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Highly Conformal, Hypofractionated, Focally Dose Escalated Post-Prostatectomy Radiotherapy

Trial Status: Active

Background: Sometimes prostate cancer comes back after a person s prostate is removed. In this case, radiation is a common treatment. Radiation kills prostate cancer cells. It can be very effective. It is usually given in short doses almost every day for 6 or 7 weeks. Researchers want to see if a shorter schedule can be as effective. They want to see if that causes the same or fewer side effects. Usually, radiation is used to treat the entire area where the prostate was before surgery. In some patients, an area of tumor can be seen on scans. Researchers are also trying to see if they can give less dose to the area usually treated with radiation if the full dose is given to the tumor seen on scans. Objective: To find the shortest radiation schedule that people can tolerate without strong side effects. Eligibility: People at least 18 years old who have had a prostatectomy and will get radiation Design: Participants will be screened with: - Medical history - Physical exam - Blood and urine tests - Scan that uses a small amount of radiation to make a picture of the body - Scan that uses a magnetic field to make an image of the body - Participants will provide documents that confirm their diagnosis. - Participants may have a scan of the abdomen and pelvis. Before they start treatment, participants will have another physical exam and blood tests. Participants will get radiation each day Monday through Friday. Treatment may last 2, 3, or 4 weeks. Participants may provide a tissue sample from a previous procedure for research. Participants will answer questions about their general well-being and function. About 4-5 weeks after they finish radiation treatment, participants will have a follow-up visit. They will be examined and give a blood sample. They will have 6 follow-up visits for the next 2 years.

Inclusion Criteria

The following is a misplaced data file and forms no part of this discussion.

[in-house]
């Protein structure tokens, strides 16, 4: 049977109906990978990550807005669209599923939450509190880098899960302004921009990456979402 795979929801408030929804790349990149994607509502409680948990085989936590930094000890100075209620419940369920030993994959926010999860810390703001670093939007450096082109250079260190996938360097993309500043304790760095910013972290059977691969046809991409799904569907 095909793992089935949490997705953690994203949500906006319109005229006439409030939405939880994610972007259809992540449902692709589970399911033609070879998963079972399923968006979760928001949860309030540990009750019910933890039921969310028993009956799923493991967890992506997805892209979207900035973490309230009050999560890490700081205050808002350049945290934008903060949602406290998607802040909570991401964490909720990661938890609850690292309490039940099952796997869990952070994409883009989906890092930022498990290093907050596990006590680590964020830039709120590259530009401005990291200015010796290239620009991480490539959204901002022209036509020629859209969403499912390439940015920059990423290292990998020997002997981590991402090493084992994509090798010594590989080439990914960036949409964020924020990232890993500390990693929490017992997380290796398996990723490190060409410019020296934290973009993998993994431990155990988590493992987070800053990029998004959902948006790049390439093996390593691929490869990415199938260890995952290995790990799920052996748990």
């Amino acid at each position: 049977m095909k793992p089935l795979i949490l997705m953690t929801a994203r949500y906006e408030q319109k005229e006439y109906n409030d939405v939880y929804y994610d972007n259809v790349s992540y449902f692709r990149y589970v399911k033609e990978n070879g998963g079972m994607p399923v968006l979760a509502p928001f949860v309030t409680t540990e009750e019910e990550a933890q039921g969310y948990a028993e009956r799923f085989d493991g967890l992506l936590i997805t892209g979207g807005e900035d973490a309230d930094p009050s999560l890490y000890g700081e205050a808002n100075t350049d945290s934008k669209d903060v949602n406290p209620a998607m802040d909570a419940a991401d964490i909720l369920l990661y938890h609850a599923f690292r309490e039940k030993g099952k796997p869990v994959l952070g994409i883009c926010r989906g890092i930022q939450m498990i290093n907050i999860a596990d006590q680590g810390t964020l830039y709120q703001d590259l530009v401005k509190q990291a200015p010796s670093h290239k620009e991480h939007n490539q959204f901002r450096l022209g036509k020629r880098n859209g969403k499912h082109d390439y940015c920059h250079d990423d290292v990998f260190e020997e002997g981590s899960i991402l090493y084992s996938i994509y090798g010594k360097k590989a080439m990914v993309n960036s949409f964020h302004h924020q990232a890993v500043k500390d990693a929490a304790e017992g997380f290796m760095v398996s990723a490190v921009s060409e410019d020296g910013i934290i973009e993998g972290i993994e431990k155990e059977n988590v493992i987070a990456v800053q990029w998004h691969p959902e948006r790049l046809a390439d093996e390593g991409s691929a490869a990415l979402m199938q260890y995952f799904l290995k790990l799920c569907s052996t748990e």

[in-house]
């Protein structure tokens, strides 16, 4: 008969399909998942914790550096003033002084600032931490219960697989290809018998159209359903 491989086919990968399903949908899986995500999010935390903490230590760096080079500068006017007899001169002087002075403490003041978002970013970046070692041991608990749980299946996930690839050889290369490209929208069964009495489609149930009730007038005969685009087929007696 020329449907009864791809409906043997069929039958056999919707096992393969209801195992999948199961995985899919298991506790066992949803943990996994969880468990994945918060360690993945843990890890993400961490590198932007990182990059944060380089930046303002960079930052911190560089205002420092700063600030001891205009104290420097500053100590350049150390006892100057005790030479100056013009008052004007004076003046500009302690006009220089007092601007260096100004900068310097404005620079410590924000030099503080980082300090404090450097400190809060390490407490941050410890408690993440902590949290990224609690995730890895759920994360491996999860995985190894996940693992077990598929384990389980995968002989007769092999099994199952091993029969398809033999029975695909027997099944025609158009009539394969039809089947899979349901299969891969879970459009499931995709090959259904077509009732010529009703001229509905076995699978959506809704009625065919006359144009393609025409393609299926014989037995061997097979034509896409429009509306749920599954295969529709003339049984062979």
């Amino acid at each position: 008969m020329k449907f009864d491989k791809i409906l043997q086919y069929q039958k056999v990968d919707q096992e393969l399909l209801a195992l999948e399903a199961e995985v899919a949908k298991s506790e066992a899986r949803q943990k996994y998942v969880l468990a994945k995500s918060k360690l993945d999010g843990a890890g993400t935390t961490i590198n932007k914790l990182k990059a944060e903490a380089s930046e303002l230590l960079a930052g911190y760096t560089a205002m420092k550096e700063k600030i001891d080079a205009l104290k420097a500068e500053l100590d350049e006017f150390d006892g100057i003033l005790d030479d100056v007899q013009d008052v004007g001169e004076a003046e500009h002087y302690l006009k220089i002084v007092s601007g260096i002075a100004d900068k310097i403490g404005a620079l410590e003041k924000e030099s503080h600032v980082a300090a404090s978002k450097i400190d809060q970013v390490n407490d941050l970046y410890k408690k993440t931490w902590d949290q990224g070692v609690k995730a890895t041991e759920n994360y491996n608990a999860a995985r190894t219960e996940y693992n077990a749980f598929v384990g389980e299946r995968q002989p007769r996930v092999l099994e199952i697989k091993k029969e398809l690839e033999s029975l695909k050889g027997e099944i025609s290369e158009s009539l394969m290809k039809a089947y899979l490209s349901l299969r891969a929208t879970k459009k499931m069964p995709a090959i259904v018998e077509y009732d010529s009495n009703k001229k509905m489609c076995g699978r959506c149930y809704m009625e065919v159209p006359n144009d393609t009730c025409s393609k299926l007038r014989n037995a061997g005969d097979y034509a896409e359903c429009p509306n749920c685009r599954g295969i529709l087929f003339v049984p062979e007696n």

• - INCLUSION CRITERIA: - Patients must have histologically or cytologically confirmed adenocarcinoma of the prostate. - Indications for post-prostatectomy radiation exist: - Disease progression (detectable PSA on two measurements obtained at least one month apart) or - indications for adjuvant radiation exist (if undetectable PSA): pathologic T3, T4, N+ disease or positive margins (within 1 year of prostatectomy). - Age greater than or equal to 18 years. - ECOG performance status less than or equal to 1 (Karnofsky greater than or equal to 60) - Ability of subject to understand and the willingness to sign a written informed consent document. - Radiation is teratogenic; thus, men must agree to use adequate contraception (hormonal or barrier method of birth control; abstinence) prior to study entry, for the duration of study participation and up to 120 days after the last radiation. Should a woman become pregnant or suspect she is pregnant while her partner is participating in this study, she should inform her treating physician immediately. - HIV positive patients are included if CD4+ T-cell count > 200 cells/uL; on stable antiretroviral therapy for > 1 year with HIV viral load <200 copies/mL, and no history of opportunistic infections in > 1 year. EXCLUSION CRIETERIA: - Patients who are receiving any other investigational agents concurrently. - Documented metastases of prostate cancer outside of the pelvis (pelvic lymph nodes are allowed only if within the prostate bed region). - History of radiation that would overlap with the intended treatment to the prostate bed. - Known contraindications to radiation such as inflammatory bowel disease, active systemic lupus or scleroderma, or radiation hypersensitivity syndrome (Ataxia Telangiectasia or Fanconi s Anemia) - Subjects with any coexisting medical or psychiatric condition which, in the opinion of the Investigator likely to interfere with study procedures and/or results. - Medically indicated use of known radiosensitizing drugs (such as protease inhibitors)